It is tough to describe a kayaking, surfing, skateboarding, mountaineering, or skydiving journey and many times, I had to re-read sections over and over to get a visual image. It was because of this that I ended up putting this book down several times. And when I returned to reading, I usually received ample reward. Perhaps the best chapter in the book is Chapter 2 with the focus on revolutionary accomplishments on two separate occasions by Laird Hamilton on a surfboard. Completely immersed in huge waves, Laird instinctively attempted moves that no surfer had ever talked about or seen before. These moves changed the landscape of surfing and you can envision every detail. In this particular chapter, you could understand how Laird in the state of flow transformed his skill set, himself, and then everyone who heard about the events. (years of training leading to moments of deep concentration, a loss of self-consciousness, a sense of control in a task that slightly exceeded his skills)

In other sections of the book, I wasn't fully convinced that flow could be given credit for innovation. More accurately, I felt as if flow was being oversold as the panacea for reaching our potential.

So why did I give the book four stars? Because this book is one of the best on the topic of flow. The description of the conditions that increase the likelihood of flow states ("flow triggers") are clear and distinguished from the actual experience itself. The neuroscience research and discussions of the quantified self offer a new window into what it feels like to be in flow. You won't learn much about how to apply the knowledge about brave action sport characters to your own life, but then again Steven Kotler doesn't make this promise. This is an interesting read, the author is an excellent writer (despite the caveats listed above), and I walked away thinking more deeply about the importance of entering into this state of flow when I write, work out, and spend time with other people. For this, I am grateful for the time spent.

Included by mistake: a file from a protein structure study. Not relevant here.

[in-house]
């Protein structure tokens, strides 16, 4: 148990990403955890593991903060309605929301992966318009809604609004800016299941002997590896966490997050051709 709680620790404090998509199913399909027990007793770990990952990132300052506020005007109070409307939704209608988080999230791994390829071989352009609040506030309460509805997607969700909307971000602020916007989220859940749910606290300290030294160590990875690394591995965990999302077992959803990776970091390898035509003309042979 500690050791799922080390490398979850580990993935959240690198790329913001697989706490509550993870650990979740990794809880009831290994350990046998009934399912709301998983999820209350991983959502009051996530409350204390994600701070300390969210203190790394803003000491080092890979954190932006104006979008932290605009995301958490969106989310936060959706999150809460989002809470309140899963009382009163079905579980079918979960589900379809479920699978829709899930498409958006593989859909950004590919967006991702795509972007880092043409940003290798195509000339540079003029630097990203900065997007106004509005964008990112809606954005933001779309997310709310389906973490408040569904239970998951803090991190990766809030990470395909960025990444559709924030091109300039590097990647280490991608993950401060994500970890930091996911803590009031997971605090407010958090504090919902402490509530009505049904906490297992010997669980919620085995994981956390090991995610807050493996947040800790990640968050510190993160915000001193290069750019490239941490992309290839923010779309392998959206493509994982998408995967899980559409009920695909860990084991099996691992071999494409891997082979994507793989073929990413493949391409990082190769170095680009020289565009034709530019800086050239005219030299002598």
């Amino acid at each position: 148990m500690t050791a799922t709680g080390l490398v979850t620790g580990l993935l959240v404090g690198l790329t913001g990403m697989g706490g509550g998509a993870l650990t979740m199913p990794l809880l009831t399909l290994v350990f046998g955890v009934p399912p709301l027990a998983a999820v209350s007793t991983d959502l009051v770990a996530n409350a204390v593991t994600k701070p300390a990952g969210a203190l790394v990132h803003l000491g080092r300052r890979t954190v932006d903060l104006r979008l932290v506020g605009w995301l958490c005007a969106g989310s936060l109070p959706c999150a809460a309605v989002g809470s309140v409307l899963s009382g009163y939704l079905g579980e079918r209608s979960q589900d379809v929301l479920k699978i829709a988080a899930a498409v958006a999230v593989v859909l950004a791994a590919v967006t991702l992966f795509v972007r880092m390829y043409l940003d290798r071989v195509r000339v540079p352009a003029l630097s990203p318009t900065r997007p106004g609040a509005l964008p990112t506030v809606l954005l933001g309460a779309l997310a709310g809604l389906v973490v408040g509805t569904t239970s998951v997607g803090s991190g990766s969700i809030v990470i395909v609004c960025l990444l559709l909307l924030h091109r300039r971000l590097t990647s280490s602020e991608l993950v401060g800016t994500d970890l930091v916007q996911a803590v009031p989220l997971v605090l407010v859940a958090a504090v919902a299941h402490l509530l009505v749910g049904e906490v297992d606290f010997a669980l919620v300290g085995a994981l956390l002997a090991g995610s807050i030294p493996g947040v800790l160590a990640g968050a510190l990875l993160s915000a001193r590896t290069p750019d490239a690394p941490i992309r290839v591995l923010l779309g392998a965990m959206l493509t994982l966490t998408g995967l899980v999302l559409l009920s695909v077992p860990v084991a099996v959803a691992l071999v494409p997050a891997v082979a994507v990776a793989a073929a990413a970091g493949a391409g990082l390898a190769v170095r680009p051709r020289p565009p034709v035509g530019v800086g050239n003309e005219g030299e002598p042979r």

97 internautes sur 111 ont trouvé ce commentaire utile 
Extreme sports = flow. What else is new? 16 mars 2014
Par Alberto Vargas - Publié sur Amazon.com
Format: Format Kindle Achat vérifié
If you are interested in flow, as defined by Mihaly Csikszentmihalyi, this book is absolutely worth the five bucks (Kindle edition).

However, Csikszentmihalyi's groundbreaking book, Flow, is a better introduction to this topic, and a better one-stop shop on this topic. Dr. Cs was the scientist behind this concept, while Mr. Kotler is a journalist providing mostly human-interest stories about extreme athletes.